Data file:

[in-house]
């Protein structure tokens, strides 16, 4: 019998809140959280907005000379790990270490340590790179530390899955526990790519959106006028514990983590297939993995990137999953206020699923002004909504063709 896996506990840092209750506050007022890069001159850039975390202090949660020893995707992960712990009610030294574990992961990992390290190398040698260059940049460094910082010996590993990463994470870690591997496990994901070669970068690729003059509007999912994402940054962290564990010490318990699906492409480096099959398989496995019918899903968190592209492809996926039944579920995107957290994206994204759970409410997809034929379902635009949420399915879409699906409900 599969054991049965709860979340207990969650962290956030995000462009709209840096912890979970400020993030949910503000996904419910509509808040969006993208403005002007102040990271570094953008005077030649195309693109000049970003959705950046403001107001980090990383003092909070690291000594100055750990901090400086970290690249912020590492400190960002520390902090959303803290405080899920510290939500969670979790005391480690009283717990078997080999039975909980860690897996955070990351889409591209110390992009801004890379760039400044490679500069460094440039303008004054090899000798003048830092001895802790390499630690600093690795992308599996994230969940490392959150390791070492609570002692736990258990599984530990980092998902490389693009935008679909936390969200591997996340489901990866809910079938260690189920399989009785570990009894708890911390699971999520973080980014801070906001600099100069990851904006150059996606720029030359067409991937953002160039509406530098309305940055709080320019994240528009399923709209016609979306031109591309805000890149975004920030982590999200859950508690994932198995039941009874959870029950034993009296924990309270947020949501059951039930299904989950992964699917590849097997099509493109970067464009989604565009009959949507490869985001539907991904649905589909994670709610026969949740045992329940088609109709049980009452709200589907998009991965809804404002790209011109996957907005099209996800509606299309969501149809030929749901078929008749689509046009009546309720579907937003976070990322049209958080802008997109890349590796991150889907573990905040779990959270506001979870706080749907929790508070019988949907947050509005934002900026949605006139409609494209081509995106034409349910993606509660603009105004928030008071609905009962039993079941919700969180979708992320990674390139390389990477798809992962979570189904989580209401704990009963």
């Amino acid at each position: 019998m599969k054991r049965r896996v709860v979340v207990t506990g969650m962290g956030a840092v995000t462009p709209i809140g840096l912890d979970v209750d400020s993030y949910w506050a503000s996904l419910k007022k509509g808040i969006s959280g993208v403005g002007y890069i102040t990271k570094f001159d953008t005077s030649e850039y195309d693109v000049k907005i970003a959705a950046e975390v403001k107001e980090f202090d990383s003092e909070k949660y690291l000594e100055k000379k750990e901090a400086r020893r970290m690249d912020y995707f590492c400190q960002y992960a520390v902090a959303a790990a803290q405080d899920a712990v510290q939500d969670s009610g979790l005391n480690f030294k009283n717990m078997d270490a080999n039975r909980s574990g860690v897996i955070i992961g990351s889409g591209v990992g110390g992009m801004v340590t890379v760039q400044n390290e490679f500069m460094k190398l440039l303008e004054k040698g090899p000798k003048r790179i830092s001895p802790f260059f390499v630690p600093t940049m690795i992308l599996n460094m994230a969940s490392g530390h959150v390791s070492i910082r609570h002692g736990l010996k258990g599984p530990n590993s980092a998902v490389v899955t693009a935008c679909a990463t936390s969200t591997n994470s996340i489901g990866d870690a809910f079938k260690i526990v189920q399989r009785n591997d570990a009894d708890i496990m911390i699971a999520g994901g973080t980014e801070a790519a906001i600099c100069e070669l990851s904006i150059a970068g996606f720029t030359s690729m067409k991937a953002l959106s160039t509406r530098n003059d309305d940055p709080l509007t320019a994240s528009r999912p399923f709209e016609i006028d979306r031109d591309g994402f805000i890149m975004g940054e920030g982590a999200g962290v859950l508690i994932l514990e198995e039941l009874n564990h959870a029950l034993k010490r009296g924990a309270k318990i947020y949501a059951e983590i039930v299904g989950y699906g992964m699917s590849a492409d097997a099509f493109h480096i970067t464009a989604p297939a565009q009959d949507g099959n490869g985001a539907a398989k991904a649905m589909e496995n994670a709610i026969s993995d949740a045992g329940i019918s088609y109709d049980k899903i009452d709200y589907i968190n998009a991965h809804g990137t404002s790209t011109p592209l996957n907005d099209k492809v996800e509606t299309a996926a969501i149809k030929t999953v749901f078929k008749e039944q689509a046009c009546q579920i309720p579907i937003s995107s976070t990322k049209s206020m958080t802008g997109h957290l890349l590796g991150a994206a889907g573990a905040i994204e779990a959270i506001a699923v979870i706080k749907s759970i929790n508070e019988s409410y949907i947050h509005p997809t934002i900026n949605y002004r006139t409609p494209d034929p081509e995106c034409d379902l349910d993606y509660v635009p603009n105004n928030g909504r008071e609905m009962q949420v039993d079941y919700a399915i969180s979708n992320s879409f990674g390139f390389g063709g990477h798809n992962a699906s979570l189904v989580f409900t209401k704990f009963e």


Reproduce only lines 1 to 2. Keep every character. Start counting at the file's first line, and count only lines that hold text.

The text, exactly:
[in-house]
């Protein structure tokens, strides 16, 4: 019998809140959280907005000379790990270490340590790179530390899955526990790519959106006028514990983590297939993995990137999953206020699923002004909504063709 896996506990840092209750506050007022890069001159850039975390202090949660020893995707992960712990009610030294574990992961990992390290190398040698260059940049460094910082010996590993990463994470870690591997496990994901070669970068690729003059509007999912994402940054962290564990010490318990699906492409480096099959398989496995019918899903968190592209492809996926039944579920995107957290994206994204759970409410997809034929379902635009949420399915879409699906409900 599969054991049965709860979340207990969650962290956030995000462009709209840096912890979970400020993030949910503000996904419910509509808040969006993208403005002007102040990271570094953008005077030649195309693109000049970003959705950046403001107001980090990383003092909070690291000594100055750990901090400086970290690249912020590492400190960002520390902090959303803290405080899920510290939500969670979790005391480690009283717990078997080999039975909980860690897996955070990351889409591209110390992009801004890379760039400044490679500069460094440039303008004054090899000798003048830092001895802790390499630690600093690795992308599996994230969940490392959150390791070492609570002692736990258990599984530990980092998902490389693009935008679909936390969200591997996340489901990866809910079938260690189920399989009785570990009894708890911390699971999520973080980014801070906001600099100069990851904006150059996606720029030359067409991937953002160039509406530098309305940055709080320019994240528009399923709209016609979306031109591309805000890149975004920030982590999200859950508690994932198995039941009874959870029950034993009296924990309270947020949501059951039930299904989950992964699917590849097997099509493109970067464009989604565009009959949507490869985001539907991904649905589909994670709610026969949740045992329940088609109709049980009452709200589907998009991965809804404002790209011109996957907005099209996800509606299309969501149809030929749901078929008749689509046009009546309720579907937003976070990322049209958080802008997109890349590796991150889907573990905040779990959270506001979870706080749907929790508070019988949907947050509005934002900026949605006139409609494209081509995106034409349910993606509660603009105004928030008071609905009962039993079941919700969180979708992320990674390139390389990477798809992962979570189904989580209401704990009963």